class SearchBar extends React.Component {
  constructor() {
    super()
	  this.handleChange = this.handleChange.bind(this)
    this.delayedAjaxCall = debounce(this.ajaxCall, 250)
  }

  ajaxCall(event) {
    //..some fetching logic
  }

  handleChange(event) {
    //Ensure that the event is not pooled
    event.persist()
    this.delayedAjaxCall(event)
  }

  render() {
    return (
      <div>
        <input onChange={this.handleChange}/>
      </div>
    )
  }
}

Another example could be when you have a window resize listener and want to change layouts when the window resizes. We all know that web pages often lag when you resize the browser window. You can prevent it by creating a debounced window resize handler which waits… let’s say 1 second before changing the layouts in your app.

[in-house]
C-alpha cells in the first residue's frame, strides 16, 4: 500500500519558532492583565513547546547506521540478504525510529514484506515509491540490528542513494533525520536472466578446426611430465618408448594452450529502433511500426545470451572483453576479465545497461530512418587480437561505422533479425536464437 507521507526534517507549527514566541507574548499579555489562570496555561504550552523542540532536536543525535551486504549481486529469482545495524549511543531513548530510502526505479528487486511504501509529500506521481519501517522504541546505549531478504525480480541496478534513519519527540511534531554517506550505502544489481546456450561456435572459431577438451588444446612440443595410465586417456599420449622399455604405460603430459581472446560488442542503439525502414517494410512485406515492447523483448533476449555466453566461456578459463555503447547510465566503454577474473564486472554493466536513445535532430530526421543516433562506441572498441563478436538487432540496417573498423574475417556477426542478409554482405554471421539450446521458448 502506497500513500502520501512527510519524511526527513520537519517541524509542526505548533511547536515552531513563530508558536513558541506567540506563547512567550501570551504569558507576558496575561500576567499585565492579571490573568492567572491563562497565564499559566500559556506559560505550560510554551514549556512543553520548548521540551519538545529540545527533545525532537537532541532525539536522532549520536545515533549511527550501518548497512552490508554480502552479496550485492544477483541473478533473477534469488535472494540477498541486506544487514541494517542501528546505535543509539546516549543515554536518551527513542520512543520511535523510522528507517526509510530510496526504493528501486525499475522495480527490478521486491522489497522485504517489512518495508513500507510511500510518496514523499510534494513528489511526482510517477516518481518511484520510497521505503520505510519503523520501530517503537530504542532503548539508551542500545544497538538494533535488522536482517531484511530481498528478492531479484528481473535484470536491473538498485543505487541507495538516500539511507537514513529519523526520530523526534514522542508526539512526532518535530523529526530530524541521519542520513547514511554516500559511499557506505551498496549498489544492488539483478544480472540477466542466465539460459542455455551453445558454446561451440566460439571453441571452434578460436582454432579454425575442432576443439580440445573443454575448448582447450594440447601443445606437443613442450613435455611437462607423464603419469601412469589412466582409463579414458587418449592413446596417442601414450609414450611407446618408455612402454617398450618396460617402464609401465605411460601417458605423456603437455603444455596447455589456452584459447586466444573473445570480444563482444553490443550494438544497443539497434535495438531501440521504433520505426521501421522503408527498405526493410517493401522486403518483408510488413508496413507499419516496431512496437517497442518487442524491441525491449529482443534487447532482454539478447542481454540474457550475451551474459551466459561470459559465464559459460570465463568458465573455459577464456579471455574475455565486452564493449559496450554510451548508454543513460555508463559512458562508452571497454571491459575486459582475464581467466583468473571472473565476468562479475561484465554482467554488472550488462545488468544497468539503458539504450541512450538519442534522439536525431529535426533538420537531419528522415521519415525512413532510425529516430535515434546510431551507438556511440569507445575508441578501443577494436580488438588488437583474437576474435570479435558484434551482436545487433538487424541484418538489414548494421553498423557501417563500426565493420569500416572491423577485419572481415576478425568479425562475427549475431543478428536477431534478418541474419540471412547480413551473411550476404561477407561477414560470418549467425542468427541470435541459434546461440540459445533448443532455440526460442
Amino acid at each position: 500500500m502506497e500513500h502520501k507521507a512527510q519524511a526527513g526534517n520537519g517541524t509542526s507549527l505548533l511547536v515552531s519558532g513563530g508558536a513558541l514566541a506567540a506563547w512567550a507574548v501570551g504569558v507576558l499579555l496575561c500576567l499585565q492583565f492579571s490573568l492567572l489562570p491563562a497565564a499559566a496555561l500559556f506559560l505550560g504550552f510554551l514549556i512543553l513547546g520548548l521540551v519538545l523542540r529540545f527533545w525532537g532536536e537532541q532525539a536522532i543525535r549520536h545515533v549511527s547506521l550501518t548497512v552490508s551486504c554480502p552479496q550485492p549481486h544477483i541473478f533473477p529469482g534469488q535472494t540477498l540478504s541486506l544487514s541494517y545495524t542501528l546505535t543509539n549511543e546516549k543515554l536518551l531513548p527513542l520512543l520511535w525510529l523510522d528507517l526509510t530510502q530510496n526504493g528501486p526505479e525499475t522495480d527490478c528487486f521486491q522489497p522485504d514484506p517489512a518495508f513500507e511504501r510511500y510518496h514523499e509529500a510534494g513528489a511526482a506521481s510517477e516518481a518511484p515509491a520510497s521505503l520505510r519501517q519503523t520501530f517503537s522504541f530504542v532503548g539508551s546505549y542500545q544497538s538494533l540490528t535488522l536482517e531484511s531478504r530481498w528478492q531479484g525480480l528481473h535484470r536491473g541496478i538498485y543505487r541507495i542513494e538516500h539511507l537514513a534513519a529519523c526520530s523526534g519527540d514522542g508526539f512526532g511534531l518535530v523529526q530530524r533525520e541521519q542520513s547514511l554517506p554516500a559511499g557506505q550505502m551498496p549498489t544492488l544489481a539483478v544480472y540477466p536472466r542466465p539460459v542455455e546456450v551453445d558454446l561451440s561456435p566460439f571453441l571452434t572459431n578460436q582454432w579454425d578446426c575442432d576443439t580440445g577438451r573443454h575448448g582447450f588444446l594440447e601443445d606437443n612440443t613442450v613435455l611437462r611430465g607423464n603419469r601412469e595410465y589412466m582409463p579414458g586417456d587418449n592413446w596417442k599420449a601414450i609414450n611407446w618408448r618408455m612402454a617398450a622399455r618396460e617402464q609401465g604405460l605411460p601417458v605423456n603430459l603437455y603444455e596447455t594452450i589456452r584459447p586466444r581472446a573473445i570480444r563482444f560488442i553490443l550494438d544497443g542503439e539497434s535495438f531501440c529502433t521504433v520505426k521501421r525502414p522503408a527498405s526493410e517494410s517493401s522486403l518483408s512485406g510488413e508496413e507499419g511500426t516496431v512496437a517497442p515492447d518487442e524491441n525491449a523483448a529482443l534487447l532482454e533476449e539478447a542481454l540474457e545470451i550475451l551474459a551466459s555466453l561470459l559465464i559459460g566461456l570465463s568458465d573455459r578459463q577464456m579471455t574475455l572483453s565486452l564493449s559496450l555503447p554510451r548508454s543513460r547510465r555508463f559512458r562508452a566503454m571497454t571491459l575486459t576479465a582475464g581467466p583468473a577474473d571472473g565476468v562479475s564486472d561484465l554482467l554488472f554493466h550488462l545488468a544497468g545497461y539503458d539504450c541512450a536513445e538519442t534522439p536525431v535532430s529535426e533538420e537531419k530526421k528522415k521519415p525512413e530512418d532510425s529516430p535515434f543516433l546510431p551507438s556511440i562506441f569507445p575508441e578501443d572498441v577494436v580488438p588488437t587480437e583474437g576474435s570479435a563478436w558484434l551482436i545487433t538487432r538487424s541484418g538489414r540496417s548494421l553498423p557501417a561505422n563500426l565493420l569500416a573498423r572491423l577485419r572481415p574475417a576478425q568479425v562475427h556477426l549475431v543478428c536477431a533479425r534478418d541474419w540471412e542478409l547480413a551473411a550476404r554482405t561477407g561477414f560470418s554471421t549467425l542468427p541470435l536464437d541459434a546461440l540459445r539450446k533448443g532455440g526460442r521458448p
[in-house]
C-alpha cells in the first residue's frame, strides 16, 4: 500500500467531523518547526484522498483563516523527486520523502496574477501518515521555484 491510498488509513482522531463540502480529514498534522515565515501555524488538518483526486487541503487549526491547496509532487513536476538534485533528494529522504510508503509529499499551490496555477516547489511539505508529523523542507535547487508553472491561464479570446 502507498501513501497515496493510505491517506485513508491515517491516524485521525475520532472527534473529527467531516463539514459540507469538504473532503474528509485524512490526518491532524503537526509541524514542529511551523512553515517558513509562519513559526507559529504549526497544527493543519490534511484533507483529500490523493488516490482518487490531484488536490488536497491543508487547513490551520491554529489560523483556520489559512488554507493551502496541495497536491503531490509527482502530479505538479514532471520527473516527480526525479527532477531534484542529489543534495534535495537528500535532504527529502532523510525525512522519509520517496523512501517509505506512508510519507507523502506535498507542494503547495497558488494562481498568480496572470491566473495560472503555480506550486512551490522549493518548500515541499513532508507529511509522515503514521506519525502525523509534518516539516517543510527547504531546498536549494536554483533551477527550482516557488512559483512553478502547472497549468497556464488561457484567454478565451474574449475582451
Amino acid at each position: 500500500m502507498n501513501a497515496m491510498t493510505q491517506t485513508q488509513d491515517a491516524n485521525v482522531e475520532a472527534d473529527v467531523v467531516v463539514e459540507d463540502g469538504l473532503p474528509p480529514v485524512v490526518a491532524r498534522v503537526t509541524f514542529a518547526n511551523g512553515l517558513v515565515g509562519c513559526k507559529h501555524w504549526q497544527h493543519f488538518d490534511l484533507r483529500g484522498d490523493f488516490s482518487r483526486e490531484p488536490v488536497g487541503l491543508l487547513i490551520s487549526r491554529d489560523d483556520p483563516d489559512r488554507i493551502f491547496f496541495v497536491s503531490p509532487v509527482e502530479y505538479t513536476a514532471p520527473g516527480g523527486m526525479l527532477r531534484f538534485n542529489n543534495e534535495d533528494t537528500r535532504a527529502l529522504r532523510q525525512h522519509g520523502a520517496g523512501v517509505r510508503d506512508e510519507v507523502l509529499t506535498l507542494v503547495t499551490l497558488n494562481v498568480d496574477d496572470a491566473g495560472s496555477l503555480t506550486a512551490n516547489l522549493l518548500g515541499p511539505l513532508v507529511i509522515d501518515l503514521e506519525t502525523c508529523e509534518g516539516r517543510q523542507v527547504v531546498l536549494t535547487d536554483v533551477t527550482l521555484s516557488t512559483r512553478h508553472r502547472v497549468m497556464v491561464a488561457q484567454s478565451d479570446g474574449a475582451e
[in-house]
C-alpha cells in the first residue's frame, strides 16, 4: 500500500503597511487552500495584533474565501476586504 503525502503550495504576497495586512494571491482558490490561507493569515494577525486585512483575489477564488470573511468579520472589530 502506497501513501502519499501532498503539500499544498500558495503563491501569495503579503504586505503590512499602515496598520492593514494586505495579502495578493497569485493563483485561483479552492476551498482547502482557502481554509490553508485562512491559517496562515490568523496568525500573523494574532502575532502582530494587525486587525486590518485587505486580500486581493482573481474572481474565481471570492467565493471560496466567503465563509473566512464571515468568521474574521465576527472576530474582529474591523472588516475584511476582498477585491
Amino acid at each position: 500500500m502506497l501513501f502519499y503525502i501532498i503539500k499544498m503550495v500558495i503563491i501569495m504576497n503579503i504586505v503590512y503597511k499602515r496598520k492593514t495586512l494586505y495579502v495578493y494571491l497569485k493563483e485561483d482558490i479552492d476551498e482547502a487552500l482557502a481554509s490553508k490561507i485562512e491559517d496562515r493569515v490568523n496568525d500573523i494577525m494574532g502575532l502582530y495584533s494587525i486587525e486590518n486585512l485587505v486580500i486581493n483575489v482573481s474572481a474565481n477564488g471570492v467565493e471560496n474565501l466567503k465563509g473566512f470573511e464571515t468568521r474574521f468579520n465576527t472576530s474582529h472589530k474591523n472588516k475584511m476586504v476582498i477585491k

import React, { Component } from 'react'
import { Debounce } from 'react-throttle'
import WindowResizeListener from 'react-window-size-listener'

class App extends Component {
  render () {
    return (
      <div>
        <Debounce time='1000' handler='onResize'>
          <WindowResizeListener
            onResize={(windowSize) => this.props.handleResize(windowSize)}
          />
        </Debounce>
      </div>
    )
  }
}

5. Reduce bundle size

Reducing bundle size reduces the time needed to fetch our JavaScript code from server to client. It is really important because we don’t want our users to wait too long.

We’re up all night to get chunky

“She’s up all night ‘til the sun

I’m up all night to get some (performance improvements)

She’s up all night for good fun

I’m up all night to get chunky.”

~ Daft Punk

Developers should minify and obfuscate their code before deploying it to production. This rule itself is perfectly fine and obvious to most developers; however what if the minified bundle is still big enough to cause delays while fetching it from the server? Simple minification is fine for smaller React apps, but if you see that fetching it takes too much time, you should take a look at code splitting, which is Webpack’s built-in feature. It breaks the JavaScript code into smaller chunks which are faster to deliver to the client.